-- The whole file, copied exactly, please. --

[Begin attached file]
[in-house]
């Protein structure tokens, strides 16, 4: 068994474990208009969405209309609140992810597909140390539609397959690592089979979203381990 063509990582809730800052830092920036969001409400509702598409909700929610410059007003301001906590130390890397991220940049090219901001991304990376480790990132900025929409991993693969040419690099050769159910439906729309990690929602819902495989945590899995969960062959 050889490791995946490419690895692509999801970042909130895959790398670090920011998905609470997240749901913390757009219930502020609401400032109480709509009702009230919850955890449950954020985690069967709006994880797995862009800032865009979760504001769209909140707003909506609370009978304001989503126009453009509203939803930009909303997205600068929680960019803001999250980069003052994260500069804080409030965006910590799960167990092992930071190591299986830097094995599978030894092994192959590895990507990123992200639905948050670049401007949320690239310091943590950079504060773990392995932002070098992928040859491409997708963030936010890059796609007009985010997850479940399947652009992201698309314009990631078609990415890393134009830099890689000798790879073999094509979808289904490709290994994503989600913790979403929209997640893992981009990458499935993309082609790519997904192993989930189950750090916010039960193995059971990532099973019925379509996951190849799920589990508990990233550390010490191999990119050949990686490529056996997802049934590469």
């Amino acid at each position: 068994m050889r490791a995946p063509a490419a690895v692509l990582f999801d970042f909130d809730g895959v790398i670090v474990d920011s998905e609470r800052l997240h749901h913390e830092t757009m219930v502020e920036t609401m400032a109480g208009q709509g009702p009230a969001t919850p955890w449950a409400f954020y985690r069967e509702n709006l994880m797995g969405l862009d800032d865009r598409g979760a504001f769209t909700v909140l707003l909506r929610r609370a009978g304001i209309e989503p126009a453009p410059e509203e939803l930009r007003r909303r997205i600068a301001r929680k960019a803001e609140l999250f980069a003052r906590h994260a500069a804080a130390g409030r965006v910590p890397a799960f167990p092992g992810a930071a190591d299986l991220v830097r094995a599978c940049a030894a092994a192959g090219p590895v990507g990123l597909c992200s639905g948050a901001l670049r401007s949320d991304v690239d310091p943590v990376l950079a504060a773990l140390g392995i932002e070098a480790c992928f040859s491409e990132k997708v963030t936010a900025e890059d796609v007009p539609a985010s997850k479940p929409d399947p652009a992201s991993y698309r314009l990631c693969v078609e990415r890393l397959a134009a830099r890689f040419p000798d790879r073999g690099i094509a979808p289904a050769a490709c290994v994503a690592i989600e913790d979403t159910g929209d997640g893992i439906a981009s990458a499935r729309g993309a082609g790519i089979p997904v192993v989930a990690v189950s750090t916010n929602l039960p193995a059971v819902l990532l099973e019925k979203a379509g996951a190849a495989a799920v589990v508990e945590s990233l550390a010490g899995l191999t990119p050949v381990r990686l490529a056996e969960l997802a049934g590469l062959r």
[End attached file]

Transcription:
[in-house]
């Protein structure tokens, strides 16, 4: 068994474990208009969405209309609140992810597909140390539609397959690592089979979203381990 063509990582809730800052830092920036969001409400509702598409909700929610410059007003301001906590130390890397991220940049090219901001991304990376480790990132900025929409991993693969040419690099050769159910439906729309990690929602819902495989945590899995969960062959 050889490791995946490419690895692509999801970042909130895959790398670090920011998905609470997240749901913390757009219930502020609401400032109480709509009702009230919850955890449950954020985690069967709006994880797995862009800032865009979760504001769209909140707003909506609370009978304001989503126009453009509203939803930009909303997205600068929680960019803001999250980069003052994260500069804080409030965006910590799960167990092992930071190591299986830097094995599978030894092994192959590895990507990123992200639905948050670049401007949320690239310091943590950079504060773990392995932002070098992928040859491409997708963030936010890059796609007009985010997850479940399947652009992201698309314009990631078609990415890393134009830099890689000798790879073999094509979808289904490709290994994503989600913790979403929209997640893992981009990458499935993309082609790519997904192993989930189950750090916010039960193995059971990532099973019925379509996951190849799920589990508990990233550390010490191999990119050949990686490529056996997802049934590469």
């Amino acid at each position: 068994m050889r490791a995946p063509a490419a690895v692509l990582f999801d970042f909130d809730g895959v790398i670090v474990d920011s998905e609470r800052l997240h749901h913390e830092t757009m219930v502020e920036t609401m400032a109480g208009q709509g009702p009230a969001t919850p955890w449950a409400f954020y985690r069967e509702n709006l994880m797995g969405l862009d800032d865009r598409g979760a504001f769209t909700v909140l707003l909506r929610r609370a009978g304001i209309e989503p126009a453009p410059e509203e939803l930009r007003r909303r997205i600068a301001r929680k960019a803001e609140l999250f980069a003052r906590h994260a500069a804080a130390g409030r965006v910590p890397a799960f167990p092992g992810a930071a190591d299986l991220v830097r094995a599978c940049a030894a092994a192959g090219p590895v990507g990123l597909c992200s639905g948050a901001l670049r401007s949320d991304v690239d310091p943590v990376l950079a504060a773990l140390g392995i932002e070098a480790c992928f040859s491409e990132k997708v963030t936010a900025e890059d796609v007009p539609a985010s997850k479940p929409d399947p652009a992201s991993y698309r314009l990631c693969v078609e990415r890393l397959a134009a830099r890689f040419p000798d790879r073999g690099i094509a979808p289904a050769a490709c290994v994503a690592i989600e913790d979403t159910g929209d997640g893992i439906a981009s990458a499935r729309g993309a082609g790519i089979p997904v192993v989930a990690v189950s750090t916010n929602l039960p193995a059971v819902l990532l099973e019925k979203a379509g996951a190849a495989a799920v589990v508990e945590s990233l550390a010490g899995l191999t990119p050949v381990r990686l490529a056996e969960l997802a049934g590469l062959r």